• There is also a direct access (search & download) to Gutenberg, download-book.net  and online libraries.
  • Currently available voices are : English, Spanish, French, German, Dutch, Portuguese, Italian, Finnish, all Android TTS Engines & languages…
  • This application can be usefull in public transportation, to listen to documents while driving, while doing sports, for people having difficulties with fine characters on mobile phones, for eLearning, etc

Sounds good to me.

Obviously I don’t know what sort of voice(s) it has, but I hope it doesn’t have one of those mechanical computer type of voices, as I can’t imagine having your ebooks read to you in a sort of monotone machine voice would be much fun.  It is a pity he didn’t include a sound file in his press release, so we could all hear what it actually sounds like, since that seems the main point of this App.

In passing I would remark that I love the idea of speaking “Word”,   as if this was some  sort of language….   I wonder what it sounds like?

Anyhow, you can obtain this App at the following places:

Available on Android Market and


Official web site :


Share with us:

If you do try this App out, please come back here and leave a comment about it, so that others can benefit from your experience with it.


Another Sign E-Readers have infiltrated Popular Culture – Kobo e-reader on NBC`s `The Office`



By Michael

E-Readers have gone from being a fringe gadget from only a few years ago when the major players in the game were Amazon and Sony in North America to a popular culture phenomenon. We now see daily commercials for various e-readers, such as Kindle and the Barnes and Noble Nook. Another sure sign that e-readers have infiltrated popular culture is the recent appearance of the Kobo e-Reader on the popular NBC series ‘The Office’

Tonight’s episode dealt with new years resolutions and how Darryl vowed to read more and decided to do it on his new Kobo e-reader! The main premise of the episode is where many of the guys in the office at Darryl`s prompting go to the bookstore in an attempt to pickup women. He tries to pickup the store counter lady and she sells him an e-reader. She mentioned it holds close to 10,000 books and he exclaims `its lighter then a which is a sure sign that electronic book readers are no longer a mysterious gadget only available online, but now is available at retail stores across the world.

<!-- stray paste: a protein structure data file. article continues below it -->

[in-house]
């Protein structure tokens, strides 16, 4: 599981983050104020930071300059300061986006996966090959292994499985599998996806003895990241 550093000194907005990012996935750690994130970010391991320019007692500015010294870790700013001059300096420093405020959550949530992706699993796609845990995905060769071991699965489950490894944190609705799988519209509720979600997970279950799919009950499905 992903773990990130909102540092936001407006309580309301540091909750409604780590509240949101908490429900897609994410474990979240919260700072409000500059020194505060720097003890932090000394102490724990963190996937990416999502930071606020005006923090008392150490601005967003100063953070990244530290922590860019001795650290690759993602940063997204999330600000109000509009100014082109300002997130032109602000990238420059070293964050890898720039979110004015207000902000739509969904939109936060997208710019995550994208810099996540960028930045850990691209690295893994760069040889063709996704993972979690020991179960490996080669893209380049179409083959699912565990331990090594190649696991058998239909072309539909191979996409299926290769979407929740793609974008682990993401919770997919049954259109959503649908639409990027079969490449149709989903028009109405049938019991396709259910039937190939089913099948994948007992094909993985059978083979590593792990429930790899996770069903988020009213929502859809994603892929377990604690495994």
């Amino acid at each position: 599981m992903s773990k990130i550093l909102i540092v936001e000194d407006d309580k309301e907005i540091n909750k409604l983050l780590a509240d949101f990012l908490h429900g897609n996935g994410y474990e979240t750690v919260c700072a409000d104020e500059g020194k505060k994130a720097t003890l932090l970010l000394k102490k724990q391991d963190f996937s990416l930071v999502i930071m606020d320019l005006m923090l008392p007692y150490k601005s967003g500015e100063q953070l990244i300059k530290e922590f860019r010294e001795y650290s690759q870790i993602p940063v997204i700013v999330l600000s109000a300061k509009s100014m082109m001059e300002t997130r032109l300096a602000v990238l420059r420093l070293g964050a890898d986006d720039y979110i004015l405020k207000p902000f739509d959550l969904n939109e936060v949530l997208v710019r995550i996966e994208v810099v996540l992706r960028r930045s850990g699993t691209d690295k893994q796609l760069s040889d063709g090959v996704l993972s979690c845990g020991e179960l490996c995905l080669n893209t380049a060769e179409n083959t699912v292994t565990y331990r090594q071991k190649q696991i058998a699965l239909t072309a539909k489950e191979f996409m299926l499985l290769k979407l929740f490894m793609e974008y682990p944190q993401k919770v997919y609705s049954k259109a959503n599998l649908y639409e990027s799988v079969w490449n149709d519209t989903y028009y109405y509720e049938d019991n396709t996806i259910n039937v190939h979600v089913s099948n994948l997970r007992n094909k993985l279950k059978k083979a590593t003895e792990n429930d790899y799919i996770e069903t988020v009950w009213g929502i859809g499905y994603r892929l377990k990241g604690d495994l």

Its pleasing to see the Kobo brand represented more in the media world, their technology is sound and their applications are some of the best in the industry.

Related posts:

  1. Kobo eBooks now available at Chapters
  2. Kobo and Swindon team up to bring Kobo Wireless e-Reader to Hong Kong
  3. The new Kobo e-Reader to be launched in May
  4. The Kobo E-Reader is having Lots of Problems
  5. The Original Kobo e-Reader is no longer being Manufactured
  6. Win a Kobo Wireless e-Reader with Good e-Reader

Categories : Electronic-readers, e-reader


Scribd Raises Another $13 Million, Aims To Bring Social Reading To Every Device|Lastest Kindle News]

Scribd Raises Another Million, Aims To Bring Social Reading To Every Device
Scribd , the document sharing hub that launched as a 'YouTube For Documents' and has since added other key features, including an online bookstore and a publisher analytics platform , has raised another big round of funding: it's just closed a million Series C round led by MLC Investments and SVB Capital, with participation from existing investors Redpoint Ventures, Charles River Ventures ...
Read more on TechCrunch

Page 1 of 212